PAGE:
Max the capital, product and labour markets depend

Max Weber a German sociologist defined social
stratification as a central feature of social life. Although Weber theoretical
discussions we very brief they were found to be very beneficial and useful. The
contrast Weber made between class, status and party has become unremarkable in
sociology. According to Weber an individual’s economic power is a causal
component in the determination of their life chances, weber also explains this
as social situations where he argued that an individual’s position in the
capital, product and labour markets depend on the resources an individual has available
to them an example of this would be an electioneer and a carpenter both have
skills that would allow them to earn higher level of income in the labour
market than someone who has no skills in the labour market. An individual’s
class situation not only dictates their live chances but also dictates the
interest they have in protecting and enhancing their life chances. Weber stated
that individuals are more likely to act, individually or collectively, in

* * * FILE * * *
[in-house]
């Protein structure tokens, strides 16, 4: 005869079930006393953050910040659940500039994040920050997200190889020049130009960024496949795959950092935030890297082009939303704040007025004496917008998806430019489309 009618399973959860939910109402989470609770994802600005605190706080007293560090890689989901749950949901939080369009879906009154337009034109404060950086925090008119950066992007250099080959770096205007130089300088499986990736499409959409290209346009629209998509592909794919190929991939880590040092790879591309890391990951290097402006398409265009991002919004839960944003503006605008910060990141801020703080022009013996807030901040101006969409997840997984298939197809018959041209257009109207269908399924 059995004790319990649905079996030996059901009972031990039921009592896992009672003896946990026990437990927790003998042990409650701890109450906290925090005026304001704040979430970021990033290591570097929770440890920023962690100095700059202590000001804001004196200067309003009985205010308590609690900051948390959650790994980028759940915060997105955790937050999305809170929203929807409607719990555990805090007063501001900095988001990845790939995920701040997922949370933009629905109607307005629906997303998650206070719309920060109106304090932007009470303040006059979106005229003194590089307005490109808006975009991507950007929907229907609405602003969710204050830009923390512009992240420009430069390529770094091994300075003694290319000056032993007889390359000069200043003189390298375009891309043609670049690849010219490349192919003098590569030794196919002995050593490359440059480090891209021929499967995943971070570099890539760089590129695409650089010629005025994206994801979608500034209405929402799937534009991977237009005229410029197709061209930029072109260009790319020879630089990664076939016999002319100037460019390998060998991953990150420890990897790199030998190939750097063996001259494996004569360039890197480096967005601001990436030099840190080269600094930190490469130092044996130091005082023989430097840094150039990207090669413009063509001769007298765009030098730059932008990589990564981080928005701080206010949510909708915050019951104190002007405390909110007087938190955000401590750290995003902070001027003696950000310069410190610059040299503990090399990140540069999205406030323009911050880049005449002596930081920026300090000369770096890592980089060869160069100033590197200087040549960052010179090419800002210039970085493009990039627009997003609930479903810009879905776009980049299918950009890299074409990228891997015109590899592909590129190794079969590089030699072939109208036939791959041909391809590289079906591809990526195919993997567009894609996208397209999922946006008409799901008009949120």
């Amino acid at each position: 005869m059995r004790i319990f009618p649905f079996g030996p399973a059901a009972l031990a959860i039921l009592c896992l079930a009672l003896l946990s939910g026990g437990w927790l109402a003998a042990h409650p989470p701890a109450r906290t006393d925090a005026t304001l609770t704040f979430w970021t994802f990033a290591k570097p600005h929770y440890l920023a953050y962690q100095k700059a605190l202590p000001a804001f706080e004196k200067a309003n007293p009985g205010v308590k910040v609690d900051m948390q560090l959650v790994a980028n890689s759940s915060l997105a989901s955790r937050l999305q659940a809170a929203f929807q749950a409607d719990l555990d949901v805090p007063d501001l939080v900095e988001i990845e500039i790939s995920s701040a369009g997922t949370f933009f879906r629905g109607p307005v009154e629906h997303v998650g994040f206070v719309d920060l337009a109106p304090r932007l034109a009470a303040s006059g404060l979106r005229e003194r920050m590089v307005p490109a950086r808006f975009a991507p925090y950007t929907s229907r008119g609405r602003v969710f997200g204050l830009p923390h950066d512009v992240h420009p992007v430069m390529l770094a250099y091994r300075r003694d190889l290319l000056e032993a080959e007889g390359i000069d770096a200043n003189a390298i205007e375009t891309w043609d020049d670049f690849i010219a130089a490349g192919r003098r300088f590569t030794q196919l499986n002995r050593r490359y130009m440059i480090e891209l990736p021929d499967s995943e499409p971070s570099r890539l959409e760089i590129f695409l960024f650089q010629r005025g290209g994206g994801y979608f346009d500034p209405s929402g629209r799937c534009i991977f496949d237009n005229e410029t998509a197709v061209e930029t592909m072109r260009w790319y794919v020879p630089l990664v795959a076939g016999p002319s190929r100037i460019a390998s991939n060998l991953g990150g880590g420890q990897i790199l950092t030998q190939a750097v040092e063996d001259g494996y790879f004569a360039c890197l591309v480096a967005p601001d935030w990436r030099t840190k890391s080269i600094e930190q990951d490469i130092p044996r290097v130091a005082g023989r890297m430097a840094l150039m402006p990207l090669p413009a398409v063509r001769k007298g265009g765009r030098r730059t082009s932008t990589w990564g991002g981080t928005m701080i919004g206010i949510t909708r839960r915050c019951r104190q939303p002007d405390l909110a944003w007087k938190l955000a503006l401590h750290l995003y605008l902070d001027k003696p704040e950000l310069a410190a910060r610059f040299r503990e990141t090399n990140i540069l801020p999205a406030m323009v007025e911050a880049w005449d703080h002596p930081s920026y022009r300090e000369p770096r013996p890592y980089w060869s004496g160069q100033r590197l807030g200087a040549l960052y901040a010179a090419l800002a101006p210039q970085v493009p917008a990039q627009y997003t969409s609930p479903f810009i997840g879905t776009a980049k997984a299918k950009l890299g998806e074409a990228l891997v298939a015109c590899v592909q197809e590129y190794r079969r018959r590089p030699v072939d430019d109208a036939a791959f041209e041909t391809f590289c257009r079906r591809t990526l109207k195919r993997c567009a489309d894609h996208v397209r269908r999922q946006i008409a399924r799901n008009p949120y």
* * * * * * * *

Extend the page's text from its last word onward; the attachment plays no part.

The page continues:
pursuit of their class interests. 

 

Marx a German economist and philosopher analysed
society by using three main approaches to understanding social class, the three
main approaches were descriptive and historical, objective and sociological and
subjective. Marx argued that social structure was based on a conflict of
interests such as economist interests between social classes of unequal power
and wealth. Historical materialism is the understanding that human beings have
needs such as food, clothes and a roof over their heads. In order to meet their
needs, they must therefore have to work to meet them. Once new tools and machinery
were developed to assist production, social relations of productions were
formed and as production and social relations became more successful, this
created social division dividing individuals into two class being a class that
owns the means of production and a class of labourers. Marx described the
forces and relations of production as the mode of production. An example of
this would be that with capitalist mode of production the mode of production
influences the economic base of society which indicates and shaped all other
aspects of society such as beliefs, religion, education and law. In the early
stages of human life, it was understood that there were no social classes invented
and everyone worked, earned and shared everything, Marx described this time as
primitive communism. Marx describes three class societies and defines each
class with their own form of exploitation, one being ancient society where
slaves were legally connected to their owner, the feudal society based on serfs
being legally connect to the land and lastly capitalist society based on
exploitation of free wage labourers.

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